For the first time ever, the number of German households receiving TV via satellite has broken the 17-million mark. In the first half of 2011, direct-broadcast satellite was beamed into 430,000 additional households, taking the total up to 17.1 million. By contrast, cable TV is losing in popularity. The first six months of the year saw 260,000 households switch to a different form of TV reception. This has reduced the reach of cable TV to 17.9 million households. Digital terrestrial TV has also fallen in popularity. It has lost 300,000 households, bringing its coverage down to 1.7 million. However, internet TV has continued to grow this year. For the first time ever, IPTV in Germany has reached the one-million mark. The above figures are based on the latest Satellite Monitor results for the first half of 2011. The research was carried out by market research company TNS Infratest on behalf of SES ASTRA and in cooperation with the broadcasting institutions of the German states. Between May and June 2011, TNS conducted 8,000 interviews across the country. The figures were presented in Berlin today.

Satellite remains the driving force behind digitisation in Germany. There are now 14.5 million households using DVB-S – digital broadcasting via satelleite – which brings the percentage of homes that have gone digital to 85. Cable TV users are also going digital, but with the proportion at just 43 percent, the majority (10.1 million households) are still receiving analogue services.

Just 2.5 million households still receive analogue satellite services. That means the number of users fell by 400,000 in the first six months of 2011. The remaining homes have just eight months to make the move to digital satellite TV. On 30 April 2012 analogue satellite TV services in Germany will be permanently shut down.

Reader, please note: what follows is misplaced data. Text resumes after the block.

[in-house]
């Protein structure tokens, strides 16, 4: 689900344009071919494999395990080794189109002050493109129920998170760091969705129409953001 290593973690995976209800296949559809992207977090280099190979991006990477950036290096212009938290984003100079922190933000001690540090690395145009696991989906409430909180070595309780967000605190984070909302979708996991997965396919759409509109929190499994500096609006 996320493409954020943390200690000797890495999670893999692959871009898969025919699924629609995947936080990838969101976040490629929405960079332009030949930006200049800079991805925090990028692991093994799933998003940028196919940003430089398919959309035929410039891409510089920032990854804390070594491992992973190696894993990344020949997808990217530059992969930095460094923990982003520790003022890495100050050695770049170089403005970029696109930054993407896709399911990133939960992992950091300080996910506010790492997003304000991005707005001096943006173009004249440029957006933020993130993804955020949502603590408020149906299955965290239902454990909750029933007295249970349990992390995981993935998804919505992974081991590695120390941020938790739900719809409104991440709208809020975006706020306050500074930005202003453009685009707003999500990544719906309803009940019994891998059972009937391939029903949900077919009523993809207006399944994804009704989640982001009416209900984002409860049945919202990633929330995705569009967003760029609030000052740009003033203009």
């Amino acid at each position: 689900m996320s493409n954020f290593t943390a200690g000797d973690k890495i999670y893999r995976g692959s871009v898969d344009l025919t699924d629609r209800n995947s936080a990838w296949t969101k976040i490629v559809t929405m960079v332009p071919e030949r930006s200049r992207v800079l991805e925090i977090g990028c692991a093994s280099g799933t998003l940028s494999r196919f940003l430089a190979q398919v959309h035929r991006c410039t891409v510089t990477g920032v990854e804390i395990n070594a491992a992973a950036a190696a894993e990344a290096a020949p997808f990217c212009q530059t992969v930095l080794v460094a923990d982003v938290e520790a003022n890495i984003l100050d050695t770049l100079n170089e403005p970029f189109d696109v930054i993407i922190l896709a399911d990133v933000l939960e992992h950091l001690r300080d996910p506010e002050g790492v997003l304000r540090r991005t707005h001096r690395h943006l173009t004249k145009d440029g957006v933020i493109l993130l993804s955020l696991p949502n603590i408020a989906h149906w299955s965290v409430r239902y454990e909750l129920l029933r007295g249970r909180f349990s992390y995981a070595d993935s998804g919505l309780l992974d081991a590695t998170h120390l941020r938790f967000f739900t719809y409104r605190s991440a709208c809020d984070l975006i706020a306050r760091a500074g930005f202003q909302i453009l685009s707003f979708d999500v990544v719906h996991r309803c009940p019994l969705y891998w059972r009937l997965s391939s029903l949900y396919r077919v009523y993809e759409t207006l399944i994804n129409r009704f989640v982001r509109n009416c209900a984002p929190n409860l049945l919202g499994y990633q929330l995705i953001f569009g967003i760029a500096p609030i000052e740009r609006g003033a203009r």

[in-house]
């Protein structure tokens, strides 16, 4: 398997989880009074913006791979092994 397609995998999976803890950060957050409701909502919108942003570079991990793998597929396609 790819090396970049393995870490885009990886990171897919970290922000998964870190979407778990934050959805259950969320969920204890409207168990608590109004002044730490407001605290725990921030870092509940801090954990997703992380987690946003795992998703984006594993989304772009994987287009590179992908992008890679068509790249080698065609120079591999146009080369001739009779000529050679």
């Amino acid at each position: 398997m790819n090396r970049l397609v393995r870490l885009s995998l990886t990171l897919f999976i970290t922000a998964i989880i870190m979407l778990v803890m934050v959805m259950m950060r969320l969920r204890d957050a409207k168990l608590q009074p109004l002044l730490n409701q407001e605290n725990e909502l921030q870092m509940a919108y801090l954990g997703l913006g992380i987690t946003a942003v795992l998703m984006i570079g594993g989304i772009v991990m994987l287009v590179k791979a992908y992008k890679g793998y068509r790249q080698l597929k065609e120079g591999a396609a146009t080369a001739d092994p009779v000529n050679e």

Wolfgang Elsäßer, Managing Director of Astra Deutschland: “ASTRA remains the most popular choice for TV reception. More and more people are realising that satellite TV is ahead of the competition when it comes to cost, variety and quality. ASTRA households throughout Germany can receive – with no monthly connection charges – around 270 German-language programmes, over 30 of which are broadcast in HDTV. All they need in addition to a normal satellite dish is a digital receiver, which is available for as little as €30. We are confident that the remaining analogue households will switch to digital. I recommend everyone to make the change in good time. In 99 per cent of the cases it is sufficient to replace the receiver; we recommend to switch to an HD receiver straight away.”

The German product-testing organisation Stiftung Warentest also confirmed ASTRA’s leading position among digital TV providers. In October 2010 its independent testers found that, in many key categories, satellite is far superior to other types of digital broadcast. In addition to the wide variety of programming, a major advantage of satellite is that it costs nothing to receive it. The test found that private cable providers charge up to €17.90 per month. Compared to a cable connection, a satellite household switching to digital saves up to €215 per year – that’s more than €1,000 over five years. At users can compare how much it would cost them to receive their TV via satellite or by cable.

The leading TV trend remains HDTV. Germany now has 4.5 million satellite households watching content in HD quality. That is almost a third of all digital satellite users. An analysis by market research group GfK showed that the proportion of satellite receivers that are HD has also increased. In the first six months of 2011, HD had a share of 61 percent. In the same period last year, the figure was 55 percent. In absolute terms, the number of HD devices sold rose from 863,000 to 906,000. During the first half of 2011, a total of 1.531 million digital satellite receivers were sold in Germany. That’s roughly the same number as in the first half of 2010 (1.596 million). However, sales last year were boosted by major sporting events like the Olympics and the soccer World Cup, which have not been a factor in 2011.